When Governor Abbott closed bars in late June, the line distinguishing a restaurant and a bar was set at the 51 percent threshold. That means any establishment that makes 51 percent or more of its revenues from sales of alcohol is considered a “bar” under the order.
Anything below that threshold is considered a restaurant and may open at a limited capacity.
That dividing line has caused issues since the figure can be based on outdated revenue figures and thus isn’t malleable enough to account for establishments that adjusted their business model to the post-coronavirus requirements.
A coalition of 64 Texas legislators — in both chambers and from both parties — have called on the governor to provide more flexibility and clarity in those requirements.
Specifically, the group suggests the “restaurant” classification include establishments that:
- Have a permanent kitchen on its premises with an exhaust hood and fire suppression system
- Have the kitchen operational during all hours that the business is open, with multiple entrees available for consumption on the premises
- Only serve patrons who are seated in accordance with the social distancing protocols for restaurants (aside from to-go and delivery service)
The Texas Alcoholic Beverage Commission (TABC) is tasked with enforcing the order, citing establishments that classify as bars who operate in violation of the order.
The revenue category, a TABC official confirmed to The Texan, is based on the figures reported by the establishment when their permit was approved. Thus, the revenue model and its fixed date used by TABC will vary based on the establishment.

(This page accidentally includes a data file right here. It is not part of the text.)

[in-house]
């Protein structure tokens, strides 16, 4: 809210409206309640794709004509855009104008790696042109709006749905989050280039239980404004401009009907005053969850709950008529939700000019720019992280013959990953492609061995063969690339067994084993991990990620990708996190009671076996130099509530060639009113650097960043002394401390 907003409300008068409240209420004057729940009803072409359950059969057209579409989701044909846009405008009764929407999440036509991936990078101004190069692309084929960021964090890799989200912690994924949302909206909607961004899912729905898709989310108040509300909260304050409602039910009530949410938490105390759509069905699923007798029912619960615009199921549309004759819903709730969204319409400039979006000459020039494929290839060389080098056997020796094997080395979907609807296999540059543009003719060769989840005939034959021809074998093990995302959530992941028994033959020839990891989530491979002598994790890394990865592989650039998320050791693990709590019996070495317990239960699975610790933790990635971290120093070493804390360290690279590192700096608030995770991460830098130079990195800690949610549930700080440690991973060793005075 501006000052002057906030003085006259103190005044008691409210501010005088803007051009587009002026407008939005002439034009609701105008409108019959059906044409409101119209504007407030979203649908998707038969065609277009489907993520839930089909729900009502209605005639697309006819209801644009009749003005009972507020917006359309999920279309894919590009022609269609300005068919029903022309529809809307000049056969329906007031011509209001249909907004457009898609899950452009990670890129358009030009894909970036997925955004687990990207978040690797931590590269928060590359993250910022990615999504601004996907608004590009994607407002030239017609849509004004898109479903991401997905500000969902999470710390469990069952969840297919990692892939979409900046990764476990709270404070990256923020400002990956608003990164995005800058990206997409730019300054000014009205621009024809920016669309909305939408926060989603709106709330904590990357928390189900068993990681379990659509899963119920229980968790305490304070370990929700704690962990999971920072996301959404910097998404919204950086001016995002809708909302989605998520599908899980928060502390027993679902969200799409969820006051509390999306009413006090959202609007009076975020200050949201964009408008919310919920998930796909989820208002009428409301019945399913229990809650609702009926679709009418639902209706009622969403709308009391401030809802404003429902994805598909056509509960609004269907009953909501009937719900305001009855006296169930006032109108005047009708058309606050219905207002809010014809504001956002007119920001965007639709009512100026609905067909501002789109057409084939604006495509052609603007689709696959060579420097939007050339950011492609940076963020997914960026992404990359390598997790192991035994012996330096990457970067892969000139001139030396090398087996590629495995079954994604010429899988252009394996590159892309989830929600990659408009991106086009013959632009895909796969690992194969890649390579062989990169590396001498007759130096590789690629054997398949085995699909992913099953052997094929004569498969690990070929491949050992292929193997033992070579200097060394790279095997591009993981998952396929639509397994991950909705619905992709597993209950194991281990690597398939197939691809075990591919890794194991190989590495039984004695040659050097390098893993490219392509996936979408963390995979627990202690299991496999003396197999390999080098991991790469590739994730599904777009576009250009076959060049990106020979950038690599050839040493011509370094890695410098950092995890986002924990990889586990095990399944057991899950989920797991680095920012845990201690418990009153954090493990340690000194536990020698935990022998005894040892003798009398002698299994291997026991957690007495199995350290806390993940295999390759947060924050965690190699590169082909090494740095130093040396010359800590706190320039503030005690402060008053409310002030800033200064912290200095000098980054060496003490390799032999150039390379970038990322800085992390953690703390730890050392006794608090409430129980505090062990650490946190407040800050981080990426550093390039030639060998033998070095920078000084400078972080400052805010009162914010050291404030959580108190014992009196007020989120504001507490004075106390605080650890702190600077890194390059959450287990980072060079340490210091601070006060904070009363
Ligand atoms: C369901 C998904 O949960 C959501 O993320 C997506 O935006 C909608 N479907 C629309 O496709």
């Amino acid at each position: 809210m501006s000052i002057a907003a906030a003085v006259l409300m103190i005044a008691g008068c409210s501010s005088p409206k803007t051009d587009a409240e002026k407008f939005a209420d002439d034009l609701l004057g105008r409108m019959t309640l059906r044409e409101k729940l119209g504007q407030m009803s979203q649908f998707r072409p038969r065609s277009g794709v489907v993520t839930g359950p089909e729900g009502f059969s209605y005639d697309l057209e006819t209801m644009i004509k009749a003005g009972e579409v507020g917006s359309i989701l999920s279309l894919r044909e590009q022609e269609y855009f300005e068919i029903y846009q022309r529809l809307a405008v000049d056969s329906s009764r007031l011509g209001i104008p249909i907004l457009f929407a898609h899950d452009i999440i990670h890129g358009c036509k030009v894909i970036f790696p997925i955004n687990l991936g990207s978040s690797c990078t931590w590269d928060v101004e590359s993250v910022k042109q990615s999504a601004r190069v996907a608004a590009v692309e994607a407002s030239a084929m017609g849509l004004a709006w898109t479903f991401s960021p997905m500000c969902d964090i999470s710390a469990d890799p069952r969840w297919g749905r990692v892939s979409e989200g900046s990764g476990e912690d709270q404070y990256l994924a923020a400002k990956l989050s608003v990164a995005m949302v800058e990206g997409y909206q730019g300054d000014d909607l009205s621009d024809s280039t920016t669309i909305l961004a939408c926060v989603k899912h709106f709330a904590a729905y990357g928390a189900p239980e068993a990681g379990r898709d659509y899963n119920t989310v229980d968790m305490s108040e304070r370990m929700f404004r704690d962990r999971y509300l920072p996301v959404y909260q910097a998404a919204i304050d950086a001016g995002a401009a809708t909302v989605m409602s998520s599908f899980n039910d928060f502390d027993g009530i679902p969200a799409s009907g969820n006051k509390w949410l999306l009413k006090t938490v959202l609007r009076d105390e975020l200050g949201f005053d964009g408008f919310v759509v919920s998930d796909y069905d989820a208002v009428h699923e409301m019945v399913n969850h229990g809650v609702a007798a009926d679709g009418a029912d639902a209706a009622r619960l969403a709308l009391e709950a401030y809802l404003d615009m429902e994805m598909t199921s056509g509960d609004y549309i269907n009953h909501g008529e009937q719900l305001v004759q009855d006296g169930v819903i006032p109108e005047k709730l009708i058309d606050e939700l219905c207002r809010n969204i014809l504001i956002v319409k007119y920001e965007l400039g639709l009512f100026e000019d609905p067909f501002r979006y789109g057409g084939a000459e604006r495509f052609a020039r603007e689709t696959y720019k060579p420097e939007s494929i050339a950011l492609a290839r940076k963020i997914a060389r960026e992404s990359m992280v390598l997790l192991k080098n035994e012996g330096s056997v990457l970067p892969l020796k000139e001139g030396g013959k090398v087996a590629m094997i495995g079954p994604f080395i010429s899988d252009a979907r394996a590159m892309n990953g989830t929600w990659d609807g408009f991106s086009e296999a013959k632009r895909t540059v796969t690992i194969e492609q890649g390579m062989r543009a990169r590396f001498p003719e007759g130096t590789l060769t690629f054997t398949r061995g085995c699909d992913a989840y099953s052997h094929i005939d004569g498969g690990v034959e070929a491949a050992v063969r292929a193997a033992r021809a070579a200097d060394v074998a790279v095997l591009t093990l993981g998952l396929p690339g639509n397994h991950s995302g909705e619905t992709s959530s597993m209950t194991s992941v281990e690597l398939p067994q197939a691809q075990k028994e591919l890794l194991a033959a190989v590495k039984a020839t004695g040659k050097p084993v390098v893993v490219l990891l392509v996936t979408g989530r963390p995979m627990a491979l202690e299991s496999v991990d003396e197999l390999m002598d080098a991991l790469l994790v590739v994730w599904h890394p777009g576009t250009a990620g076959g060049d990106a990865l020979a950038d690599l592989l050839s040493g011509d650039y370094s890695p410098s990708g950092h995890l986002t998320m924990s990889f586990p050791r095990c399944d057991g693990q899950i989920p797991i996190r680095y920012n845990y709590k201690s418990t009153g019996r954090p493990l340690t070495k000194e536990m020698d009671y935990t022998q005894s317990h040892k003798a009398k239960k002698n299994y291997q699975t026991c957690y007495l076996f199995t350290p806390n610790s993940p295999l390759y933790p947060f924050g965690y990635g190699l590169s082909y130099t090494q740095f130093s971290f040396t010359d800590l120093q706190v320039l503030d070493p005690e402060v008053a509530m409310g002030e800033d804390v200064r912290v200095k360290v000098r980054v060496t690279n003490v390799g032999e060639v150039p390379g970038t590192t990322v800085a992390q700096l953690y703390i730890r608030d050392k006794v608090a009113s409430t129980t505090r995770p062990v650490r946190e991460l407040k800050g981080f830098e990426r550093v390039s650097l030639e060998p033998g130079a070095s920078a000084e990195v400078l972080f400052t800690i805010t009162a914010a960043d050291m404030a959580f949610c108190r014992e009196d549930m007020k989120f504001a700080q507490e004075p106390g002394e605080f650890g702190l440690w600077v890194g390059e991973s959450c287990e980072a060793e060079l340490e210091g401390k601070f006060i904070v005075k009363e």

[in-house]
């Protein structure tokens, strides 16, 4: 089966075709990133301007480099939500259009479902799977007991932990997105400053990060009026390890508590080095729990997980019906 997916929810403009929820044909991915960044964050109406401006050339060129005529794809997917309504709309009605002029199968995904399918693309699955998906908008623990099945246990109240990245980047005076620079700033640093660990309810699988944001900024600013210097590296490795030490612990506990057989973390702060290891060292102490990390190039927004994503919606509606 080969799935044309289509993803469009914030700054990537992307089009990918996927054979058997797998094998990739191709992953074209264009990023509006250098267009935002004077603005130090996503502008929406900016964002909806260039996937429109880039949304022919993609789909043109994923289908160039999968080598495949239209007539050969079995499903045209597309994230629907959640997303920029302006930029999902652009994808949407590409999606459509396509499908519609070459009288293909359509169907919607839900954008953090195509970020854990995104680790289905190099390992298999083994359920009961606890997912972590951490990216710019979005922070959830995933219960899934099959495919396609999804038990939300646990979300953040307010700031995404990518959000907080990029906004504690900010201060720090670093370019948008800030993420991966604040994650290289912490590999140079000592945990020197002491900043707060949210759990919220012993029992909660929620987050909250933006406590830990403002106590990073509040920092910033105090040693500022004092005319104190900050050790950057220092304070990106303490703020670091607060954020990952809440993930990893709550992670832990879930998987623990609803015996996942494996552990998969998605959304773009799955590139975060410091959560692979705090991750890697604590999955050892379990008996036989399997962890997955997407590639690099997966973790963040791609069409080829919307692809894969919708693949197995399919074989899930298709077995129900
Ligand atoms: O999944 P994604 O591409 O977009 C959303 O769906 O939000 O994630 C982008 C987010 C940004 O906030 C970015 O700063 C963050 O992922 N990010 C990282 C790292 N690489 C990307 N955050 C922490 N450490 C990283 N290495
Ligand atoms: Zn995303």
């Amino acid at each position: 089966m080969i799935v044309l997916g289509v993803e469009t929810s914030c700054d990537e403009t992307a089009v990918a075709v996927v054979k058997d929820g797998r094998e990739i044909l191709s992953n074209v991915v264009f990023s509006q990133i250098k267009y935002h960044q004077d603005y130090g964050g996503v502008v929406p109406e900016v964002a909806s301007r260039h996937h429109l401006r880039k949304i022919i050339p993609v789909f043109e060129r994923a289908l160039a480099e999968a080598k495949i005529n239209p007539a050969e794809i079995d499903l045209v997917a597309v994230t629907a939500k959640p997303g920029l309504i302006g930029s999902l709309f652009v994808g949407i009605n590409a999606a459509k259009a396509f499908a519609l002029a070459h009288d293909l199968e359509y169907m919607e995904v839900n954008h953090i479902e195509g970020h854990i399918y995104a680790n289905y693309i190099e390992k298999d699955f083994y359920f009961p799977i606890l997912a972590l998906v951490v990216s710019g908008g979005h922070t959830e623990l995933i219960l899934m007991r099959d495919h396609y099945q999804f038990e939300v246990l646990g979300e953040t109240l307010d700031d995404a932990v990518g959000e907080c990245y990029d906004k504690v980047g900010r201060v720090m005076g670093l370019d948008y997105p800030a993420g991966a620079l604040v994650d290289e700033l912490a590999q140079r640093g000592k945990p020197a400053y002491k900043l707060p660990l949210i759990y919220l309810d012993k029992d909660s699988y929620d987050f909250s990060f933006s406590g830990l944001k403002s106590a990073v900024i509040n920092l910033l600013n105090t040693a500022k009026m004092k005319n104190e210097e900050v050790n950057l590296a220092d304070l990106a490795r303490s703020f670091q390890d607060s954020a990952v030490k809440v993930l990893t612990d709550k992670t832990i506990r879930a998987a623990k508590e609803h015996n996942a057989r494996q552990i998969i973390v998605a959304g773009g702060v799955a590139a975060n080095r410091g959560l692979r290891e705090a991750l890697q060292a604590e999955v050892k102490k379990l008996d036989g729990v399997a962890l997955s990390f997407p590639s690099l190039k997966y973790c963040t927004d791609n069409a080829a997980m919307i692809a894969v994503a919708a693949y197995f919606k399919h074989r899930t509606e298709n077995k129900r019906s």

Another complication the letter points out is that the percentage can be skewed if establishments offer cheap food and expensive beverages, not accurately representing the amount of food they sell.
State Rep. Matt Krause (R-Fort Worth) said of the letter, “[It] proposes changes to certain definitions that would bring clarity to the existing situation and also allow thousands of Texans to resume working and providing a much needed service during these turbulent times.”
“The confusion has resulted in an estimated 1,500 restaurants and 35,000 employees to be out of work,” he concluded.
State Sen. Bryan Hughes (R-Mineola) told The Texan that he’d heard from businesses in his district that had just been allowed to reopen, strenuously adjusted their operations to fit the social distancing, but were then forced to close again despite their efforts.
“There are some businesses that operate like restaurants, and which were able to maintain social distancing even beyond what was required. But they’re just being hurt by their revenue streams,” Hughes added about the driving force behind this request.
He also said the governor’s office is aware of the request and is looking into this, and various other similar types of regulations.
At the beginning of the pandemic, a Houston University survey found that 20 percent of bars and restaurants in Texas were closing permanently.
Because of the mandated closures, the Texas Bar & Nightclub Alliance, along with other plaintiffs, filed suit against Governor Abbott alleging unfair treatment under the law. At a preliminary hearing on Wednesday, federal Judge Robert Pitman ruled the plaintiffs did not have standing against Abbott in that particular case.
In late-June, the TABC suspended 17 different bars’ alcohol permits for violations of the governor’s orders, specifically the social distancing protocols. That set of suspensions led to the sweeping closure of bars by the governor.
The legislators hope replacing this set of rules with the current, mere 51 percent line, will prevent some of the negative consequences bar and restaurant owners have experienced.
Editor’s Note: This article has been updated to include comments from State Sen. Bryan Hughes and the letter below replaced to include the latest version with updated signatories.
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Brad Johnson is an Ohio native who graduated from the University of Cincinnati in 2017. He is an avid sports fan who most enjoys watching his favorite teams continue their title drought throughout his cognizant lifetime. In his free time, you may find Brad watching and quoting Monty Python productions.